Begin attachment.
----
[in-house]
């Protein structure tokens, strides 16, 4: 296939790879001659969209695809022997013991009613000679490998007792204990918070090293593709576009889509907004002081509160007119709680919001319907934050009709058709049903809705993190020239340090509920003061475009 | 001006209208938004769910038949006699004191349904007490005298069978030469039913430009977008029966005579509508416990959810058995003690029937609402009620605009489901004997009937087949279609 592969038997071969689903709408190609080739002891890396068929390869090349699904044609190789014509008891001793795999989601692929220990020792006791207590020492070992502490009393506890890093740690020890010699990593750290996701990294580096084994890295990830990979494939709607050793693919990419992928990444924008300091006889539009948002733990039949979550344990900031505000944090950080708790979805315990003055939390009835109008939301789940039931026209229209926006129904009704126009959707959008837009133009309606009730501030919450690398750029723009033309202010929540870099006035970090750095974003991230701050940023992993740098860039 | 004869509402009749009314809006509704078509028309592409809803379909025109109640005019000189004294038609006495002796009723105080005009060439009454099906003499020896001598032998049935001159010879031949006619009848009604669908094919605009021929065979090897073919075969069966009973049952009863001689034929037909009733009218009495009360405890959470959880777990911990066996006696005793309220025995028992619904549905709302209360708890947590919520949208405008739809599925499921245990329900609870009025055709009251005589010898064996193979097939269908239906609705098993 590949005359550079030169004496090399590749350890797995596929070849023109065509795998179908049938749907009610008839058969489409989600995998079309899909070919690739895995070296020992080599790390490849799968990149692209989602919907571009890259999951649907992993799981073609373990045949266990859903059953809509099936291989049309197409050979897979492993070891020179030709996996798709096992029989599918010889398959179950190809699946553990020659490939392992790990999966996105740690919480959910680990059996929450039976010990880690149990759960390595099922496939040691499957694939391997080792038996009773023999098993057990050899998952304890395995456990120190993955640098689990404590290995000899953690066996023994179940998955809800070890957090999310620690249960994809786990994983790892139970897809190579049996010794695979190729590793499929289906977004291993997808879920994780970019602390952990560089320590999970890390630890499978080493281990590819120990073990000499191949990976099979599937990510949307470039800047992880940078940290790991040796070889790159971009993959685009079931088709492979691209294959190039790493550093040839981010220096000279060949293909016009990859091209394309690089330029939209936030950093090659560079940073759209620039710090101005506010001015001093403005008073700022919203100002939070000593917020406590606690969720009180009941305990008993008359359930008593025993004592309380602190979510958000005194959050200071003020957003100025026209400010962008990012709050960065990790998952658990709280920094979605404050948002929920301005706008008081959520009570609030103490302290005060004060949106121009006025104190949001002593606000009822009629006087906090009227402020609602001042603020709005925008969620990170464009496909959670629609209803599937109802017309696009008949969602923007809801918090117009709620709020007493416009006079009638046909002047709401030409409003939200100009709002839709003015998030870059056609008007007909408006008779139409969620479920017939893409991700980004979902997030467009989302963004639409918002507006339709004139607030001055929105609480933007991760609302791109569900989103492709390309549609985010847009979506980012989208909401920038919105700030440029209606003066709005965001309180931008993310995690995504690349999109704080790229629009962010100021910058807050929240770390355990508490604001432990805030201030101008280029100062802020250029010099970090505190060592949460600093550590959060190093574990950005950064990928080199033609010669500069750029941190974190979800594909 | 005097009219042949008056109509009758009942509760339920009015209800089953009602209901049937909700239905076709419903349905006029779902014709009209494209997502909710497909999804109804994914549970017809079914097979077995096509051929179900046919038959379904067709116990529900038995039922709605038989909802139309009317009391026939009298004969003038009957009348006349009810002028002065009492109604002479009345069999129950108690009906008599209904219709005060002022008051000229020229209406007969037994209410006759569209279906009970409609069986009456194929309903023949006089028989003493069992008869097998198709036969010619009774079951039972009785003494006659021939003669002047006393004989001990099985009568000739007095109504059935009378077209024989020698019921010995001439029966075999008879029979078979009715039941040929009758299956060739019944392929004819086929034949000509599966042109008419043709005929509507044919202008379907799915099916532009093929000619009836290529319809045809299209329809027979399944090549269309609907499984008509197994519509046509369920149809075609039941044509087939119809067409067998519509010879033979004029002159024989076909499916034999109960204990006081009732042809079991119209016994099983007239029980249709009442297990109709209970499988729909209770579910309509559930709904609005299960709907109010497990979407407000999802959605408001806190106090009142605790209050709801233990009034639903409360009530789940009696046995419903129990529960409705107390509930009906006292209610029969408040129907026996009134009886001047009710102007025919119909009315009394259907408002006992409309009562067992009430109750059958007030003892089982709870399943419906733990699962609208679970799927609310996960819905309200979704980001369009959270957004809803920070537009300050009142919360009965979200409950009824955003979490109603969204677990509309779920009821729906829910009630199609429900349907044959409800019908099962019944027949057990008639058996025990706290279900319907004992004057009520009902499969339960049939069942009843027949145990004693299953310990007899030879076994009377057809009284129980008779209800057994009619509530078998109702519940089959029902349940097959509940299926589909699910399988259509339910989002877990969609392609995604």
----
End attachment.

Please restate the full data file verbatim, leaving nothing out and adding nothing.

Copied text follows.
[in-house]
């Protein structure tokens, strides 16, 4: 296939790879001659969209695809022997013991009613000679490998007792204990918070090293593709576009889509907004002081509160007119709680919001319907934050009709058709049903809705993190020239340090509920003061475009 | 001006209208938004769910038949006699004191349904007490005298069978030469039913430009977008029966005579509508416990959810058995003690029937609402009620605009489901004997009937087949279609 592969038997071969689903709408190609080739002891890396068929390869090349699904044609190789014509008891001793795999989601692929220990020792006791207590020492070992502490009393506890890093740690020890010699990593750290996701990294580096084994890295990830990979494939709607050793693919990419992928990444924008300091006889539009948002733990039949979550344990900031505000944090950080708790979805315990003055939390009835109008939301789940039931026209229209926006129904009704126009959707959008837009133009309606009730501030919450690398750029723009033309202010929540870099006035970090750095974003991230701050940023992993740098860039 | 004869509402009749009314809006509704078509028309592409809803379909025109109640005019000189004294038609006495002796009723105080005009060439009454099906003499020896001598032998049935001159010879031949006619009848009604669908094919605009021929065979090897073919075969069966009973049952009863001689034929037909009733009218009495009360405890959470959880777990911990066996006696005793309220025995028992619904549905709302209360708890947590919520949208405008739809599925499921245990329900609870009025055709009251005589010898064996193979097939269908239906609705098993 590949005359550079030169004496090399590749350890797995596929070849023109065509795998179908049938749907009610008839058969489409989600995998079309899909070919690739895995070296020992080599790390490849799968990149692209989602919907571009890259999951649907992993799981073609373990045949266990859903059953809509099936291989049309197409050979897979492993070891020179030709996996798709096992029989599918010889398959179950190809699946553990020659490939392992790990999966996105740690919480959910680990059996929450039976010990880690149990759960390595099922496939040691499957694939391997080792038996009773023999098993057990050899998952304890395995456990120190993955640098689990404590290995000899953690066996023994179940998955809800070890957090999310620690249960994809786990994983790892139970897809190579049996010794695979190729590793499929289906977004291993997808879920994780970019602390952990560089320590999970890390630890499978080493281990590819120990073990000499191949990976099979599937990510949307470039800047992880940078940290790991040796070889790159971009993959685009079931088709492979691209294959190039790493550093040839981010220096000279060949293909016009990859091209394309690089330029939209936030950093090659560079940073759209620039710090101005506010001015001093403005008073700022919203100002939070000593917020406590606690969720009180009941305990008993008359359930008593025993004592309380602190979510958000005194959050200071003020957003100025026209400010962008990012709050960065990790998952658990709280920094979605404050948002929920301005706008008081959520009570609030103490302290005060004060949106121009006025104190949001002593606000009822009629006087906090009227402020609602001042603020709005925008969620990170464009496909959670629609209803599937109802017309696009008949969602923007809801918090117009709620709020007493416009006079009638046909002047709401030409409003939200100009709002839709003015998030870059056609008007007909408006008779139409969620479920017939893409991700980004979902997030467009989302963004639409918002507006339709004139607030001055929105609480933007991760609302791109569900989103492709390309549609985010847009979506980012989208909401920038919105700030440029209606003066709005965001309180931008993310995690995504690349999109704080790229629009962010100021910058807050929240770390355990508490604001432990805030201030101008280029100062802020250029010099970090505190060592949460600093550590959060190093574990950005950064990928080199033609010669500069750029941190974190979800594909 | 005097009219042949008056109509009758009942509760339920009015209800089953009602209901049937909700239905076709419903349905006029779902014709009209494209997502909710497909999804109804994914549970017809079914097979077995096509051929179900046919038959379904067709116990529900038995039922709605038989909802139309009317009391026939009298004969003038009957009348006349009810002028002065009492109604002479009345069999129950108690009906008599209904219709005060002022008051000229020229209406007969037994209410006759569209279906009970409609069986009456194929309903023949006089028989003493069992008869097998198709036969010619009774079951039972009785003494006659021939003669002047006393004989001990099985009568000739007095109504059935009378077209024989020698019921010995001439029966075999008879029979078979009715039941040929009758299956060739019944392929004819086929034949000509599966042109008419043709005929509507044919202008379907799915099916532009093929000619009836290529319809045809299209329809027979399944090549269309609907499984008509197994519509046509369920149809075609039941044509087939119809067409067998519509010879033979004029002159024989076909499916034999109960204990006081009732042809079991119209016994099983007239029980249709009442297990109709209970499988729909209770579910309509559930709904609005299960709907109010497990979407407000999802959605408001806190106090009142605790209050709801233990009034639903409360009530789940009696046995419903129990529960409705107390509930009906006292209610029969408040129907026996009134009886001047009710102007025919119909009315009394259907408002006992409309009562067992009430109750059958007030003892089982709870399943419906733990699962609208679970799927609310996960819905309200979704980001369009959270957004809803920070537009300050009142919360009965979200409950009824955003979490109603969204677990509309779920009821729906829910009630199609429900349907044959409800019908099962019944027949057990008639058996025990706290279900319907004992004057009520009902499969339960049939069942009843027949145990004693299953310990007899030879076994009377057809009284129980008779209800057994009619509530078998109702519940089959029902349940097959509940299926589909699910399988259509339910989002877990969609392609995604």